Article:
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    Lifestyle Curators for Thailand + Southeast Asia




    Attractions That Tourists Can Visit Everyday

    1 The Royal Grand Palace

    When King Rama 1 took the throne as the first monarch of the Chakri Dynasty in 1781, he moved his capital from Thonburi to the other bank and ordered the construction of the Royal Grand Palace as the center of the new city.

    Inside the Royal Grand Palace are the Maha Montien group of buildings, the Throne Halls, and other palaces and buildings. These have been renovated, refurbished, repaired, extended, and added to continually as appropriate to every reign since then. Chakri Throne Hall, is a hybrid Thai-European architecture built in the reign of King Rama V with the throne hall itself in European style and the roof in a Thai throne hall style.

    The Chakrapatpiman Throne Hall is the chief throne hall of the Monthien group and the early Chakri kings mostly stayed in this throne hall. The Dusit Throne Hall has a Throne decorated in pearl and a couch of King Rama I, Phratanratchabanjathorn.

    Another highlight in the Palace is the Royal Decorations & Coins Division, which has 13 exhibition rooms.

    Tel: (662) 224 3328, 264 0255

    Open: daily, 9 a.m.- 5 p.m.

    Entrance Fee: 10 baht

    Wat Pho

    2 Reclining Buddha at Wat Pho

    The celebrated Buddha image is noted for its craftsmanship.  On the sides of the image’s feet are the 108 auspicious signs of the Buddha in mother-of-pearl inlay. In the reign of King Rama II, the entire image was gilded with gold leaf.  The Reclining Buddha is located at Wat Pho – considered s the most important of all the monasteries of the first-class royal temples because it was built beside the Royal Grand Palace.

    It was originally an old temple from the Ayutthaya period named Wat Photaram, and people have always call it Wat Pho. We still do today.

    Wat Pho is also home to the Wat Pho Traditional Thai Medical and Massage School (Tel: 02 221-2874, 225-4771). Enrolment daily between 8 am. And 5 p.m., and classes are held on Saturdays ad Sundays. Visitors can also just enjoy Thai massage here.

    Location: 2 Sanamchai Road, Phra Borommaharakchawong Sub-district, Phra Nakhon District, Bangkok

    Tel: (662) 225-5910, 226-2942

    Opening Hours:  daily 8 a.m.-5 p.m. (temple and ubosoth)

    Entrance Fee: 20 baht for foreigners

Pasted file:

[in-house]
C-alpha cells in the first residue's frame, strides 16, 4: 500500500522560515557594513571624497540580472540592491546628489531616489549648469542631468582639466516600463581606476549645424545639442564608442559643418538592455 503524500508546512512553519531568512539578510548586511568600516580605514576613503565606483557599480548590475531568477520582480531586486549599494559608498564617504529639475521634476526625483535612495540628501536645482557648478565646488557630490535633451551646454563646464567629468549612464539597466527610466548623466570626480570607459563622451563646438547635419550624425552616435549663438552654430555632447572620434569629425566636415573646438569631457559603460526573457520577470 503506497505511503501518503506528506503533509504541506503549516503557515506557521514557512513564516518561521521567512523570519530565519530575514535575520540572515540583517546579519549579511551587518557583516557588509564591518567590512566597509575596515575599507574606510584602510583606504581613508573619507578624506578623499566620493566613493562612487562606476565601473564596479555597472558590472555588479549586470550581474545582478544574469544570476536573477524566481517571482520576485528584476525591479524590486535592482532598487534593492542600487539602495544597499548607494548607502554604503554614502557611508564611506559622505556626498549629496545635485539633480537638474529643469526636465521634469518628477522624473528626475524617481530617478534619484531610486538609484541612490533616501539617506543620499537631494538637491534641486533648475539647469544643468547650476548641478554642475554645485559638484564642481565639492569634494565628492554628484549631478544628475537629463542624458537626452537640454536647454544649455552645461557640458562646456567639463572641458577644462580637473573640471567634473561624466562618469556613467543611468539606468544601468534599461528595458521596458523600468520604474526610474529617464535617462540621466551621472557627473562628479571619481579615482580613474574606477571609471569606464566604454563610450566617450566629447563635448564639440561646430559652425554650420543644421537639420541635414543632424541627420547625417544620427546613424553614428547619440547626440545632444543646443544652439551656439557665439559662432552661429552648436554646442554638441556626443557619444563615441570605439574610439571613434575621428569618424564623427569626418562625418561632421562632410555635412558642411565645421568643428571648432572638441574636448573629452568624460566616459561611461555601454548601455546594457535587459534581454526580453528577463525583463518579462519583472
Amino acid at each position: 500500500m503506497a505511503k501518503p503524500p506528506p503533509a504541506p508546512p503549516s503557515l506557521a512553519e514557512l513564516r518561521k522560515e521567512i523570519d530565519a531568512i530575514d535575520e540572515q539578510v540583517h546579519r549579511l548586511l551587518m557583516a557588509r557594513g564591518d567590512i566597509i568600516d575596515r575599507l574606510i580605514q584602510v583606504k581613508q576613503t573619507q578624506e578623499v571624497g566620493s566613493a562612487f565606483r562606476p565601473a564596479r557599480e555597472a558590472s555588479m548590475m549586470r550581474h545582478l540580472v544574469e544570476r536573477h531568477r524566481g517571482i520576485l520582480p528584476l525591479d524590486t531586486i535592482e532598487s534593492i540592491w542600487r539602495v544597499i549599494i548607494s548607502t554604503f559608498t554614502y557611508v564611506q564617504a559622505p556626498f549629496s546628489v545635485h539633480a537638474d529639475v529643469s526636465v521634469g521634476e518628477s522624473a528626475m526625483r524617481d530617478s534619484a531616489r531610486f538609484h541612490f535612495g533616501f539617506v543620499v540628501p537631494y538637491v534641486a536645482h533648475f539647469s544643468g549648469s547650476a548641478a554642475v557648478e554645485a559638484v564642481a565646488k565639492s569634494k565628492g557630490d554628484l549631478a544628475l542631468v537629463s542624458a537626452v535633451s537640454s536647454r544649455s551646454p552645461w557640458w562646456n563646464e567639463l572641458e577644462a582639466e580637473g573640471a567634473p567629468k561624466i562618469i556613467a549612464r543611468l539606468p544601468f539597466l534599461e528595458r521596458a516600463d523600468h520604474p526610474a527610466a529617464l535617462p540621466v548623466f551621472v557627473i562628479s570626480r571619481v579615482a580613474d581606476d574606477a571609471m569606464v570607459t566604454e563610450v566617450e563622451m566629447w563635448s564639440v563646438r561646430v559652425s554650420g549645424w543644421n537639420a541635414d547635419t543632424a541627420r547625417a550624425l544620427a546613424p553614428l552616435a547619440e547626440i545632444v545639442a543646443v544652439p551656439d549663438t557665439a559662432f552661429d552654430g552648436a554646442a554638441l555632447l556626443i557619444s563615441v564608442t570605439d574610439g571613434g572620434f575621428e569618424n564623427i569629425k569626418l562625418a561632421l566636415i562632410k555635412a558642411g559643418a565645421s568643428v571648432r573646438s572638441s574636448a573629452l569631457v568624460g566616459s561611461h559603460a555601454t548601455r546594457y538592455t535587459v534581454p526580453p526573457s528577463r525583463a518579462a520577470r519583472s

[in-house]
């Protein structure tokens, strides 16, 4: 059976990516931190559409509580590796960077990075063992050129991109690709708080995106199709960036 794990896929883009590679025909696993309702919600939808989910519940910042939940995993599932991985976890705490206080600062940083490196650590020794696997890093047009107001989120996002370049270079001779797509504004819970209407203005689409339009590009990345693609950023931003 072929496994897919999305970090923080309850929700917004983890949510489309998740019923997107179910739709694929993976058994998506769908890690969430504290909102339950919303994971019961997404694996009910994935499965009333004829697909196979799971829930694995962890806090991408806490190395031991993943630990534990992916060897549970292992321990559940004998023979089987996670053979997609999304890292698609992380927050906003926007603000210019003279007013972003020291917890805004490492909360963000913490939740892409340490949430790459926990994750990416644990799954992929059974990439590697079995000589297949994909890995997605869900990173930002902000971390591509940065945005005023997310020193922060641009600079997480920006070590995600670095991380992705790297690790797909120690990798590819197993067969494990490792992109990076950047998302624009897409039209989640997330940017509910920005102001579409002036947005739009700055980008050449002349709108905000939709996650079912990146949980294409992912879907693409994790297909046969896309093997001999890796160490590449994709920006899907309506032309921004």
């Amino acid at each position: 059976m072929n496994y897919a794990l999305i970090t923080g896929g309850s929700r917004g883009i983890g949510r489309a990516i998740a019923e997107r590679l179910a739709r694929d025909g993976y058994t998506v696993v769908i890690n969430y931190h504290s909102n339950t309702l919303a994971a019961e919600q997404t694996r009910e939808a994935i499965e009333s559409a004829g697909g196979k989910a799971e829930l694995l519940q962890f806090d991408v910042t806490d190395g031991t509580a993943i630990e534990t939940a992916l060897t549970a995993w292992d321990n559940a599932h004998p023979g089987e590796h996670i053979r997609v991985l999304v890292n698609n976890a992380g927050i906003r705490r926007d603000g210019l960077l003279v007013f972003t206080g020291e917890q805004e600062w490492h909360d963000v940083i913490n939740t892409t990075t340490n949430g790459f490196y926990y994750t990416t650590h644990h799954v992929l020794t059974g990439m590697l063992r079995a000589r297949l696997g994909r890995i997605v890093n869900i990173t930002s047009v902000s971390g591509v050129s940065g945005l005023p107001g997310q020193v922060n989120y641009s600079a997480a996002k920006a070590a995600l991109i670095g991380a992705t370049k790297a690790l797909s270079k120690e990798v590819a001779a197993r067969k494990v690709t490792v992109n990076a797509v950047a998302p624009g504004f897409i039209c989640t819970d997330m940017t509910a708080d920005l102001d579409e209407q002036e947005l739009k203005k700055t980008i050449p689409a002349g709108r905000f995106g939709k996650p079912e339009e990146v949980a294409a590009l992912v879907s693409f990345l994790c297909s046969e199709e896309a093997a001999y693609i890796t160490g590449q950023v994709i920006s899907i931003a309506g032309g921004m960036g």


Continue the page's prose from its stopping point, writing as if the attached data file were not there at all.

3 Wat Arun

    The prang of Wat Arun (Wat Arunratchawararam Rachawooramahawihan). on the banks of the Chao Phraya River, is one of Bangkok’s world-famous landmarks.

    The temple was said to have existed since Ayutthaya days. The temple was formerly known as Wat Makok, and when King Taksin built his palace, he ordered the temple to be annexed to it. The king restored it and renamaed it “Wat Jaeng.”

    It was restored again by King Rama II, and renamed “Wat Arunchataram,” King Rama IV later and changed it to “Wat Arunratchawararam.”

    Location: 34 Arun Amarin Road, Wat Arun Sub-district, Bangkokyai District.

    Open daily: 7:30 a.m.-5:30 p.m.

    Entrance Fee: Ubosot, free admission but written request to the temple’s Abbot is required.  Prang: 10 baht.

    4  Wat Yannawa

    Formerly called Wat Koh-kwai, this temple was built in the Ayutthaya period and a Greek cruciform ubosot added during the reign of King Rama 1. When the ubosot was restored again in the reign of King Rama III, the king supervised the building of a full-sized junk to form the base. The king then named the temple, “Wat Yannanwa” – literally, “the boat temple.”

    Location: 1648 Charoenkrung Road, Yannawa Sub-District, Sathorn District, Bangkok

    Tel: (662) 211 9317, 675 7895

    Opens: Temple is open daily, 5 a.m- 1 p.m.; Ubosot, daily 8-9 a.m. and 5-6 p.m.

    Free Admission



    1 Jim Thompson House

    This house belongs to the late James H.W. Thompson, who came to Thailand as an officer in the US forces during World War II. When the war ended, he decided to settle in the kingdom.  During his stay, Thompson became interested in traditional Thai textiles, and being trained as an architect, he used his talents to create new designs and color schemes his textiles.

    The name Jim Thompson became synonymous with Thai silk after he introduced the traditional silk to the international market. He had arranged for the dismantling of antique teakhouses from various places and reassembled them on the banks of Sansap Canal in Bangkok, today known as the Jim Thompson House.